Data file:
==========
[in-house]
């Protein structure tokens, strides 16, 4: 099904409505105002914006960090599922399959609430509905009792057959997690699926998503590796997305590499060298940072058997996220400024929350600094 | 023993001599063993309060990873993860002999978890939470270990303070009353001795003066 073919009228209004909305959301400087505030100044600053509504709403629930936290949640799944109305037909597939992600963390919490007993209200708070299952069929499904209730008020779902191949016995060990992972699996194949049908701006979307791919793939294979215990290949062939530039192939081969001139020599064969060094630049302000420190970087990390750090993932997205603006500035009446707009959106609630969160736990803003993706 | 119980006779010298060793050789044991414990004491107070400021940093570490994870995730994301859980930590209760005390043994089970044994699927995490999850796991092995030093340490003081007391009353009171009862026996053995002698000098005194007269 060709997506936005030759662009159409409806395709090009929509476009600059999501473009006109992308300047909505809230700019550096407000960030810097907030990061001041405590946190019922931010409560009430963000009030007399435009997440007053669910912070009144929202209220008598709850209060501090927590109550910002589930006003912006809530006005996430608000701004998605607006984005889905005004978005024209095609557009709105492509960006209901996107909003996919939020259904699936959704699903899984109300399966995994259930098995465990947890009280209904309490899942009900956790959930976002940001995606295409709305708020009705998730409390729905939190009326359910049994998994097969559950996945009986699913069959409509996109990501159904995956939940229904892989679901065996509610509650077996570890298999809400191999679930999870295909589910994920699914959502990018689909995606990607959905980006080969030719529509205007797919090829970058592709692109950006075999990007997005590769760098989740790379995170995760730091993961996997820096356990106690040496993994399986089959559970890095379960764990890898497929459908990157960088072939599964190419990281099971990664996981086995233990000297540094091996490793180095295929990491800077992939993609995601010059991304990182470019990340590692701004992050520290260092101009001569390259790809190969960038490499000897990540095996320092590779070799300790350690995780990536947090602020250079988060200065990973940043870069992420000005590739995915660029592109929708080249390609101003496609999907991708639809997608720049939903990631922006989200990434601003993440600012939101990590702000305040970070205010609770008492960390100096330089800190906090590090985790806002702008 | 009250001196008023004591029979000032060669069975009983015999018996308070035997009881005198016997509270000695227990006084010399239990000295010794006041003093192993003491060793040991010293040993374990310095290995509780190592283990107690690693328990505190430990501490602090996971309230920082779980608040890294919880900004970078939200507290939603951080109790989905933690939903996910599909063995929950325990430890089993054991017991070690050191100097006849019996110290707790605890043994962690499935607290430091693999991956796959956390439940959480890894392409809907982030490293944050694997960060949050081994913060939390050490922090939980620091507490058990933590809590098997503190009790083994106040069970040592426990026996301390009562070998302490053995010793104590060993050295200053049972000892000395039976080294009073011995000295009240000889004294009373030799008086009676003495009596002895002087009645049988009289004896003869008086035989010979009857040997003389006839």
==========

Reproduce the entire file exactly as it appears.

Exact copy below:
[in-house]
């Protein structure tokens, strides 16, 4: 099904409505105002914006960090599922399959609430509905009792057959997690699926998503590796997305590499060298940072058997996220400024929350600094 | 023993001599063993309060990873993860002999978890939470270990303070009353001795003066 073919009228209004909305959301400087505030100044600053509504709403629930936290949640799944109305037909597939992600963390919490007993209200708070299952069929499904209730008020779902191949016995060990992972699996194949049908701006979307791919793939294979215990290949062939530039192939081969001139020599064969060094630049302000420190970087990390750090993932997205603006500035009446707009959106609630969160736990803003993706 | 119980006779010298060793050789044991414990004491107070400021940093570490994870995730994301859980930590209760005390043994089970044994699927995490999850796991092995030093340490003081007391009353009171009862026996053995002698000098005194007269 060709997506936005030759662009159409409806395709090009929509476009600059999501473009006109992308300047909505809230700019550096407000960030810097907030990061001041405590946190019922931010409560009430963000009030007399435009997440007053669910912070009144929202209220008598709850209060501090927590109550910002589930006003912006809530006005996430608000701004998605607006984005889905005004978005024209095609557009709105492509960006209901996107909003996919939020259904699936959704699903899984109300399966995994259930098995465990947890009280209904309490899942009900956790959930976002940001995606295409709305708020009705998730409390729905939190009326359910049994998994097969559950996945009986699913069959409509996109990501159904995956939940229904892989679901065996509610509650077996570890298999809400191999679930999870295909589910994920699914959502990018689909995606990607959905980006080969030719529509205007797919090829970058592709692109950006075999990007997005590769760098989740790379995170995760730091993961996997820096356990106690040496993994399986089959559970890095379960764990890898497929459908990157960088072939599964190419990281099971990664996981086995233990000297540094091996490793180095295929990491800077992939993609995601010059991304990182470019990340590692701004992050520290260092101009001569390259790809190969960038490499000897990540095996320092590779070799300790350690995780990536947090602020250079988060200065990973940043870069992420000005590739995915660029592109929708080249390609101003496609999907991708639809997608720049939903990631922006989200990434601003993440600012939101990590702000305040970070205010609770008492960390100096330089800190906090590090985790806002702008 | 009250001196008023004591029979000032060669069975009983015999018996308070035997009881005198016997509270000695227990006084010399239990000295010794006041003093192993003491060793040991010293040993374990310095290995509780190592283990107690690693328990505190430990501490602090996971309230920082779980608040890294919880900004970078939200507290939603951080109790989905933690939903996910599909063995929950325990430890089993054991017991070690050191100097006849019996110290707790605890043994962690499935607290430091693999991956796959956390439940959480890894392409809907982030490293944050694997960060949050081994913060939390050490922090939980620091507490058990933590809590098997503190009790083994106040069970040592426990026996301390009562070998302490053995010793104590060993050295200053049972000892000395039976080294009073011995000295009240000889004294009373030799008086009676003495009596002895002087009645049988009289004896003869008086035989010979009857040997003389006839």